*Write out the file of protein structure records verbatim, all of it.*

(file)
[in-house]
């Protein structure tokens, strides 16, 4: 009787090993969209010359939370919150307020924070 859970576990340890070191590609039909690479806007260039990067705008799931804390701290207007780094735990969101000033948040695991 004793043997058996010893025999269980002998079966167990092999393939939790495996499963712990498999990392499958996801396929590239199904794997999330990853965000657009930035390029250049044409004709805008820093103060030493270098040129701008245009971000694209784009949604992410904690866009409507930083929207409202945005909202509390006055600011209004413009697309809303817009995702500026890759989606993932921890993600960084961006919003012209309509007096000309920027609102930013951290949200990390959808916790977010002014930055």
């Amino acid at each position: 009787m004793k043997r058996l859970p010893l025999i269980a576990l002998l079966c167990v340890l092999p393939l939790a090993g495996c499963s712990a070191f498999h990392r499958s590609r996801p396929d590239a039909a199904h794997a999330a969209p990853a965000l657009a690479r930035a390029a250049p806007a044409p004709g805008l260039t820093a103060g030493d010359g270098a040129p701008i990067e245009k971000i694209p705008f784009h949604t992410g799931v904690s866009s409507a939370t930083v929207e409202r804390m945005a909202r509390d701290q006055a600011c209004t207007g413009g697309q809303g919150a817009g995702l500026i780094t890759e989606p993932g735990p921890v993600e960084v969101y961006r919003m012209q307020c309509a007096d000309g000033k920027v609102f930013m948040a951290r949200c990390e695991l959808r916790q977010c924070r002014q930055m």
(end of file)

[in-house]
């Protein structure tokens, strides 16, 4: 009787090993969209010359939370919150307020924070 859970576990340890070191590609039909690479806007260039990067705008799931804390701290207007780094735990969101000033948040695991 004793043997058996010893025999269980002998079966167990092999393939939790495996499963712990498999990392499958996801396929590239199904794997999330990853965000657009930035390029250049044409004709805008820093103060030493270098040129701008245009971000694209784009949604992410904690866009409507930083929207409202945005909202509390006055600011209004413009697309809303817009995702500026890759989606993932921890993600960084961006919003012209309509007096000309920027609102930013951290949200990390959808916790977010002014930055």
């Amino acid at each position: 009787m004793k043997r058996l859970p010893l025999i269980a576990l002998l079966c167990v340890l092999p393939l939790a090993g495996c499963s712990a070191f498999h990392r499958s590609r996801p396929d590239a039909a199904h794997a999330a969209p990853a965000l657009a690479r930035a390029a250049p806007a044409p004709g805008l260039t820093a103060g030493d010359g270098a040129p701008i990067e245009k971000i694209p705008f784009h949604t992410g799931v904690s866009s409507a939370t930083v929207e409202r804390m945005a909202r509390d701290q006055a600011c209004t207007g413009g697309q809303g919150a817009g995702l500026i780094t890759e989606p993932g735990p921890v993600e960084v969101y961006r919003m012209q307020c309509a007096d000309g000033k920027v609102f930013m948040a951290r949200c990390e695991l959808r916790q977010c924070r002014q930055m």